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2014 年 07 月 10 日
Seminar - "What is a Fluid and how do we model them?" By Prof. K R. Rajagopal

Date: 10 July 2014 (Thursday)

Time: 11:00 am – 12:00 pm

Venue:EF305, The Hong Kong Polytechnic University

Abstract:

This talk will include two parts. In the first part the development of innovative
methods for characterizing the mechanical properties of nanowires, nanobelts and
ultrathin films will be introduced. In the second part the fundamental understanding of
deformation mechanisms of a thin film multilayered structure under mechanical loading
and its removal characteristics involved in abrasive machining will be discussed.

Concepts such as fluids and solids are not as clear and unequivocal as their usage suggests; the concept of a fluid is very fluid and that of a solid not so solid! After a discussion of why most definitions that are used, from the most elementary definition that one encounters in a first course in physics, to sophisticated mathematical definitions based on symmetry groups, are totally inadequate, a rationale is presented for characterizing “fluid-like” and “solid-like” behavior. Then, several generalizations of the usual Navier-Stokes model that forms a cornerstone of fluid mechanics are discussed. Some views of the pioneers of fluid mechanics that have not been given the attention that they deserve are presented. Contrary to ideas that stem from the works of Bernoulli, D’Alembert and Lagrange which have unfortunately become entrenched in mechanics with regard to the determination of the “constraint response”, which do not allow for the possibility of the material moduli to depend on the Lagrange multiplier that enforces the constraint, an idea introduced by Gauss for describing the mechanics of rigid body is generalized so that it can be applied to deformable continua and its implications with regard to the modeling of fluids wherein the material moduli can depend on the Lagrange multiplier are discussed. Finally, some further generalizations to implicit constitutive theories are discussed.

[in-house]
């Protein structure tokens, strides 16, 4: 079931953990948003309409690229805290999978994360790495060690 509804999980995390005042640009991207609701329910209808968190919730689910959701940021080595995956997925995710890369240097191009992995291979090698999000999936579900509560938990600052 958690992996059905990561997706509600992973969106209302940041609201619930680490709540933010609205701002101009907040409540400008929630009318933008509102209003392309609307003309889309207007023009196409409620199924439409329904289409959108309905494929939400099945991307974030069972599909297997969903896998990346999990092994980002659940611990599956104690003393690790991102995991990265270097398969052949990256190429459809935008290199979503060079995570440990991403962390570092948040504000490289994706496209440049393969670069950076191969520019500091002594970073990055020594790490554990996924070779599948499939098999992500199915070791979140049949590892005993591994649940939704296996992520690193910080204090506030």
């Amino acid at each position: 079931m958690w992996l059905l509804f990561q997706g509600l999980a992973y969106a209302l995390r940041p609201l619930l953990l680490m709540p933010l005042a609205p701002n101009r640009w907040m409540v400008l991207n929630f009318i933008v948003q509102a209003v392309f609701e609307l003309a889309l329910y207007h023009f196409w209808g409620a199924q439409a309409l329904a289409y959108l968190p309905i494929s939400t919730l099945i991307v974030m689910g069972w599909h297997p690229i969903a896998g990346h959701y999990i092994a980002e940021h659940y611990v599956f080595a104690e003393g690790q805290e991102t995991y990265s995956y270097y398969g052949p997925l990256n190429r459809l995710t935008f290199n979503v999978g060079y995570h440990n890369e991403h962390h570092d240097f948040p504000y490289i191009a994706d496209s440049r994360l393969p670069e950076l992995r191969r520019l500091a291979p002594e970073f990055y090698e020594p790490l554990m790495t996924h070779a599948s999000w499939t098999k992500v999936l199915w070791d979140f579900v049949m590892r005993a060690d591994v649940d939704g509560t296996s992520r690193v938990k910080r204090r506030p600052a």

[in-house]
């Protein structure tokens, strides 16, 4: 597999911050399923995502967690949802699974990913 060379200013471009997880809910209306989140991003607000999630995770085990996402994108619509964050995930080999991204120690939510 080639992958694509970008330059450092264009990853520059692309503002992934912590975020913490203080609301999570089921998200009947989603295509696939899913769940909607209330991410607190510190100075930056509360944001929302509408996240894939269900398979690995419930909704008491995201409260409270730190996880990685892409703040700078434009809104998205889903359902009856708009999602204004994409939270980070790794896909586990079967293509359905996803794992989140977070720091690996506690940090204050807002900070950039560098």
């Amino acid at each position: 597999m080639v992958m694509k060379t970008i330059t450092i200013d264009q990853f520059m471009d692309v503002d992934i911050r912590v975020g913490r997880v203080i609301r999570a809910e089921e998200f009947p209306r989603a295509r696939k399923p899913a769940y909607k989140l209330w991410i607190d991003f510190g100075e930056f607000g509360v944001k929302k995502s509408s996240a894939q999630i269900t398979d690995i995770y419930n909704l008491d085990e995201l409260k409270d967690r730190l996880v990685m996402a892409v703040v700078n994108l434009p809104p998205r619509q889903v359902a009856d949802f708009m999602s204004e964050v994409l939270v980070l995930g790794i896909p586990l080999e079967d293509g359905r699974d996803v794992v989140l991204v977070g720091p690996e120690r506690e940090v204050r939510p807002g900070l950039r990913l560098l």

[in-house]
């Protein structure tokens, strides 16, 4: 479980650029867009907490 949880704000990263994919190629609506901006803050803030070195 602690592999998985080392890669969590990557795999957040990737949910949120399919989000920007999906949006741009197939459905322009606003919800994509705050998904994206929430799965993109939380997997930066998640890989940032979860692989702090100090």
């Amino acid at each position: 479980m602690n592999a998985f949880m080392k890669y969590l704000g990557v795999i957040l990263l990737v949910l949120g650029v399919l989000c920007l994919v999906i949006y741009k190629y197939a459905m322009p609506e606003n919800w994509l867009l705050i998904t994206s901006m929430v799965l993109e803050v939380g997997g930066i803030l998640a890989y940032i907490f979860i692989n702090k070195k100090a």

Bio-sketch:

Prof. Rajagopal obtained his PhD in mechanics from University of Minnesota in 1978. He is now Regents Professor, University Distinguished Professor, Forsyth Chair Professor of mechanical engineering and Professor of Chemical Engineering, Civil Engineering, Biomedical Engineering and Mathematics at Texas A&M University. He is editor-in-chief for International Journal of Engineering Science and serves as editorial board member for various international journals. Prof. Rajagopal has published 8 books and 489 referred papers.

This talk will include two parts. In the first part the development of innovativemethods for characterizing the mechanical properties of nanowires, nanobelts andultrathin films will be introduced. In the second part the fundamental understanding ofdeformation mechanisms of a thin film multilayered structure under mechanical loadingand its removal characteristics involved in abrasive machining will be discussed.